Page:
Responding to news that the government wants to bulldoze so-called sink estates in London, including Broadwater Farm in Tottenham, Green mayoral candidate Sian Berry today condemned this policy of “social cleansing” and pledged to oppose estate demolitions in the capital.
Sian Berry said:
In the great majority of cases, demolition is not the right thing to do. Unless an estate is beyond repair, it’s much better to work with the community to improve housing stock than to demolish it completely.The Greens’ housing policy for London is based on a presumption against estate demolition, especially where the local community is opposed to it. As Mayor, Sian Berry would use her powers to call in planning applications where councils want to demolish communities:
My guiding principle would be to explore all the options and let the tenants decide. I would put resources and staff into a new Community Homes Unit at City to support community-led housing schemes, especially in estate regeneration. It would help residents all over London develop their own masterplans for the kind of refurbishment and redevelopment they want for the areas they call their homes.Dee Searle, former Green candidate for Tottenham and currently running for a seat at City Hall, added:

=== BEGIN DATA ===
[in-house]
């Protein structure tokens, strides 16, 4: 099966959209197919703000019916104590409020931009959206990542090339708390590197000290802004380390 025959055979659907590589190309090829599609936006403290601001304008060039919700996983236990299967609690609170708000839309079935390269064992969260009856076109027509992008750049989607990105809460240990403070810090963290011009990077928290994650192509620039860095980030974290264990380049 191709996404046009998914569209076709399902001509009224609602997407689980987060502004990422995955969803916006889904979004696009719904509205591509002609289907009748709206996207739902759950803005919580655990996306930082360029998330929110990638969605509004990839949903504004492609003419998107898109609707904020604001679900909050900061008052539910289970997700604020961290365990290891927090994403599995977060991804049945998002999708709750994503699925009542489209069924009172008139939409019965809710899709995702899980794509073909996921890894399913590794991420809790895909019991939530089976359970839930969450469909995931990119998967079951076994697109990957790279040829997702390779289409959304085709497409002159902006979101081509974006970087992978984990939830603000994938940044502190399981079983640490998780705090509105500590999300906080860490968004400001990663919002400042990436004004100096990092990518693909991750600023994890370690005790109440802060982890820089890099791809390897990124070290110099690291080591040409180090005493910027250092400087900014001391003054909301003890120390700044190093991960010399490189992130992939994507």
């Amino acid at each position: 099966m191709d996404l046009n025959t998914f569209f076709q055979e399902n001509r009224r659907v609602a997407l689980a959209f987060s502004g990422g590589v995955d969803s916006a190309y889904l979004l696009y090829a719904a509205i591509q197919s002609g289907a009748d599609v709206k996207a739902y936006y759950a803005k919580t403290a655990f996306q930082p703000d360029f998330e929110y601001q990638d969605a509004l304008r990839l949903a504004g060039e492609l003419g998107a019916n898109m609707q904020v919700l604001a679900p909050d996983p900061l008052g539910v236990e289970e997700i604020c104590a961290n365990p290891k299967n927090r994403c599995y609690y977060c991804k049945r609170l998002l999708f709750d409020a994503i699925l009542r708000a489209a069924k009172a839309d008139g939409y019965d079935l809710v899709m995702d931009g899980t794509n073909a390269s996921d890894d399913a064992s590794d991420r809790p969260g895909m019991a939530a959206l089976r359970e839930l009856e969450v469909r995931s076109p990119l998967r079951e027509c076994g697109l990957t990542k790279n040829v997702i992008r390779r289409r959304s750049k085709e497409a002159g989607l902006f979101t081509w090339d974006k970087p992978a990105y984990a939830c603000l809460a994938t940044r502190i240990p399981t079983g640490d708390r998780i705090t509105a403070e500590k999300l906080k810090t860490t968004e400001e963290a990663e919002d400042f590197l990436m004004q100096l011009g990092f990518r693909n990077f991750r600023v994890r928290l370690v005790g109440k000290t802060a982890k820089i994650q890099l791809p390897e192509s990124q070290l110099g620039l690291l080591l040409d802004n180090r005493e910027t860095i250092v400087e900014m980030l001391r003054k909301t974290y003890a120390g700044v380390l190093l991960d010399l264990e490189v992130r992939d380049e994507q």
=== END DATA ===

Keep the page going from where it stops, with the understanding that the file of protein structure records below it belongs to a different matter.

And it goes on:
That’s very different to the social cleansing the Prime Minister clearly favours, which is a short-sighted as well as an ugly way to run a city. Whenever estates are demolished, they are replaced with a much smaller number of homes affordable to people on average salaries. That either forces people further away from where they work, putting more strain on the transport system, or out of the city altogether. We will eventually find that central London is a depopulated island of ‘investments’ that can’t actually function at all.
It's depressing that David Cameron persists in repeating tired, inaccurate stereotypes about Broadwater Farm.
The area has a vibrant, diverse community that successfully challenged Haringey Council's plans to demolish part of the estate earlier this year and runs many valuable local projects. Like many council estates it would benefit from investment. But this should be in consultation with residents.